Nuts are a deliciously rich kitchen ingredient that you can enjoy year-round, in a multitude of ways.
But to get the real skinny on nuts, let’s take a closer look into their nutrition and then explore the healthiest nuts, and the most unique ways to cook with them. Since nuts are high in the “good kind” of fat, they can be caloric so portion size is key — and a small amount of rich-tasting nuts goes a long way!
Aim for a small handful with peanuts, walnuts, pistachio, and hazelnuts (10-12 nuts) or 3-4 Brazil or Macadamia nuts as a snack or use a few tablespoons of chopped nuts added into meals such as smoothies, salads, and to breading for chicken or fish fingers.
Looking to calm hunger more efficiently? Nuts are natural hunger-busters, not only because of their fat content but also because of their protein and fiber content. All nuts contain fiber, which helps lower your cholesterol while anchoring your blood sugar. I freeze my salted cashews, giving them an amazing texture, somewhat similar to hard, frozen ice cream. Storing all nuts in the freezer or fridge is a good idea, since the oils they contain my go rancid quickly.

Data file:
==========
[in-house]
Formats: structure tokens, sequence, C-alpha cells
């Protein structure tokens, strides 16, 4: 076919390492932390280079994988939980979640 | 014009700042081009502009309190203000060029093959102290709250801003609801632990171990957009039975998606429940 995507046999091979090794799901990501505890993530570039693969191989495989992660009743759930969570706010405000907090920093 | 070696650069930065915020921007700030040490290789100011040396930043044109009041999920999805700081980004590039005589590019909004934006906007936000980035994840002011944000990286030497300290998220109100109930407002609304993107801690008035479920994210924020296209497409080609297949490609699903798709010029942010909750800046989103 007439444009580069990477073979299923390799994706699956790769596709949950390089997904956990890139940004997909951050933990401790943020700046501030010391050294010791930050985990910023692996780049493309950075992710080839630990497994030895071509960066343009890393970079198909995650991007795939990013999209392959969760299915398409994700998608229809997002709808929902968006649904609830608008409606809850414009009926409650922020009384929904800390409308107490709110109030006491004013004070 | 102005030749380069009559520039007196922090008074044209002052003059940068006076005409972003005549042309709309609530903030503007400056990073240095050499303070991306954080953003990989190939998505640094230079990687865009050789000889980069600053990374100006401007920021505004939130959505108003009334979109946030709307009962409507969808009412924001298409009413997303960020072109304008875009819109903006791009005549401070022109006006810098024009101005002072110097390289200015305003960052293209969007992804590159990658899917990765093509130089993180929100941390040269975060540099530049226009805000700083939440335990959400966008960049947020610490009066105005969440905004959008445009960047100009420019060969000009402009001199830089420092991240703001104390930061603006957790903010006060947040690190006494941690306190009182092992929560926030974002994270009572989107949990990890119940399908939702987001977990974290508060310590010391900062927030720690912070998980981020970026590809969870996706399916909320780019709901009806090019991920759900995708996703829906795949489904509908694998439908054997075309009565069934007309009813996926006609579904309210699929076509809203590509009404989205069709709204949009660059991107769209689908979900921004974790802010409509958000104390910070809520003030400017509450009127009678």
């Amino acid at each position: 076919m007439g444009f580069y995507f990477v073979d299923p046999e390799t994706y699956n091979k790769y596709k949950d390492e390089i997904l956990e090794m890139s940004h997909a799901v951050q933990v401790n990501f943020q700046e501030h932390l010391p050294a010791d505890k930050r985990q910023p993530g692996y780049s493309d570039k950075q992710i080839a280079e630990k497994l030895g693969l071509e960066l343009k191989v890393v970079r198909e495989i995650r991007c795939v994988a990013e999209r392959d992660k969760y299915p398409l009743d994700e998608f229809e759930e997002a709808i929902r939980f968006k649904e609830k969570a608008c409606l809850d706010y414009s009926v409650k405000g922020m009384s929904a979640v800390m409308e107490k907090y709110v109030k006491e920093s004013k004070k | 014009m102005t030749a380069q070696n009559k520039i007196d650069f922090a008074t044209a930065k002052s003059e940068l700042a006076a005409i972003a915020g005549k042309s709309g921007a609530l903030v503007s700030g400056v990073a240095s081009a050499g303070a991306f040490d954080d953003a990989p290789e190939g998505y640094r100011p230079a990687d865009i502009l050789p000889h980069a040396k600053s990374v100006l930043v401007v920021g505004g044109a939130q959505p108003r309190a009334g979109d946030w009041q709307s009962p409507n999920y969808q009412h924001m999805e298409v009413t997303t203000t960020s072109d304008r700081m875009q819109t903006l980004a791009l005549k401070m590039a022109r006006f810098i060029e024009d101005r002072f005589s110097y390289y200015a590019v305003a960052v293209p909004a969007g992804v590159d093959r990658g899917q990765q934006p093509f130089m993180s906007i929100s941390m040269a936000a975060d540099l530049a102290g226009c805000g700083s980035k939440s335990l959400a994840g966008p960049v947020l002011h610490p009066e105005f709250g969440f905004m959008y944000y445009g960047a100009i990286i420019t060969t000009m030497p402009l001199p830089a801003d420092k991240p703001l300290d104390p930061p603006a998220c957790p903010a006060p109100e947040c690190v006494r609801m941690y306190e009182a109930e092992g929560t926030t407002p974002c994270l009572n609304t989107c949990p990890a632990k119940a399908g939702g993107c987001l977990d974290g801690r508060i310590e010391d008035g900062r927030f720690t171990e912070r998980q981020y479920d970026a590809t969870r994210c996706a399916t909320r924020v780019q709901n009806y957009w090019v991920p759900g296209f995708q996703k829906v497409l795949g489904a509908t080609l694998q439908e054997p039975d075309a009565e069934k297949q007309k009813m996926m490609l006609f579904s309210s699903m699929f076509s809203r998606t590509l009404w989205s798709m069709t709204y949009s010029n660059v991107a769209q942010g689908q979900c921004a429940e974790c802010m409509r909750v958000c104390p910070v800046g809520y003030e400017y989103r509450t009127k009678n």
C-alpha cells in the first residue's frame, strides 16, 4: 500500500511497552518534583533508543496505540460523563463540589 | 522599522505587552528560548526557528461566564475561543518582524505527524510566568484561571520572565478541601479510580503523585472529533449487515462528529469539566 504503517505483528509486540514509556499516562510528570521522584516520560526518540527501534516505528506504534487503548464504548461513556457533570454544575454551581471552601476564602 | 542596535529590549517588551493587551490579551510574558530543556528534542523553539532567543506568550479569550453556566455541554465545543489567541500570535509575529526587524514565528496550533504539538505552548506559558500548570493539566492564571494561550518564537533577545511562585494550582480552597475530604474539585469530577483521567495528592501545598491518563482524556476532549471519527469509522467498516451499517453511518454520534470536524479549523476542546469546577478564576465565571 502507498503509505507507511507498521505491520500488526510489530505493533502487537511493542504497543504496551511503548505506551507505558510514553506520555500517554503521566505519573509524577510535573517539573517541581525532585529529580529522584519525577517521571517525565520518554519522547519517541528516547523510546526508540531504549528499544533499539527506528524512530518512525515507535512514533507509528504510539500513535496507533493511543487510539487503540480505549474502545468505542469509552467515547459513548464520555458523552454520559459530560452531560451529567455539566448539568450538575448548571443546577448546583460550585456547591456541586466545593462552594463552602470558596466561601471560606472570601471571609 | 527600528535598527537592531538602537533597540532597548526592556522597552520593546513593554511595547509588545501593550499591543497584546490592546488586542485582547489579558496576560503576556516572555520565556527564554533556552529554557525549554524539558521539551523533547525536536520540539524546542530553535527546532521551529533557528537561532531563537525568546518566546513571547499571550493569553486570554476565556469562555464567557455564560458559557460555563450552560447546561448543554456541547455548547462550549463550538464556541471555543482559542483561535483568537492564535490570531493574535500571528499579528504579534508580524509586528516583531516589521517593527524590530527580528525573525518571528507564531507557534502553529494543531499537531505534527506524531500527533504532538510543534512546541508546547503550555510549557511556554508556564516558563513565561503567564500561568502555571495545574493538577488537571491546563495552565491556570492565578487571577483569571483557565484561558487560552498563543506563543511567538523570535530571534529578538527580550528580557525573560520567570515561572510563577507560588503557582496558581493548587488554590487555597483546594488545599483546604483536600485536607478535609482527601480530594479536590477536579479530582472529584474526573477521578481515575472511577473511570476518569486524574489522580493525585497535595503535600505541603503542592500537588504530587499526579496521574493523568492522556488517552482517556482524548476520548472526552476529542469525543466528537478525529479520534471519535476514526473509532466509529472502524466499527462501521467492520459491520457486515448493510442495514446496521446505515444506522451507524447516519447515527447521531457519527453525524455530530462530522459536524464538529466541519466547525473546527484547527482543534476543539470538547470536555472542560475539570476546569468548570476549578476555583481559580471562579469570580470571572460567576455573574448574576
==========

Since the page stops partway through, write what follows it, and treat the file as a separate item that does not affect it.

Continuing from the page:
Some foods like peanut (actually legumes) and almonds contain plant sterols, a substance that can help lower your cholesterol. Plant sterols are often added to products like margarine and orange juice for additional health benefits, but sterols occur naturally in nuts. Nuts are also a source of the amino acid l-arginine that could protect the health of your artery walls by making them more flexible and less prone to blood clots that can block blood flow.
Peanuts are a mainstay in the American diet, and I consider them to be a wonderful “heritage” indigenous foods — like turkey and pumpkin. Most people love sweet peanut preparations, but I’m a huge fan of savory recipes: Healthy Kung Pao chicken, peanut satay dipping sauce, or this tasty, easy 7-minute salmon recipe.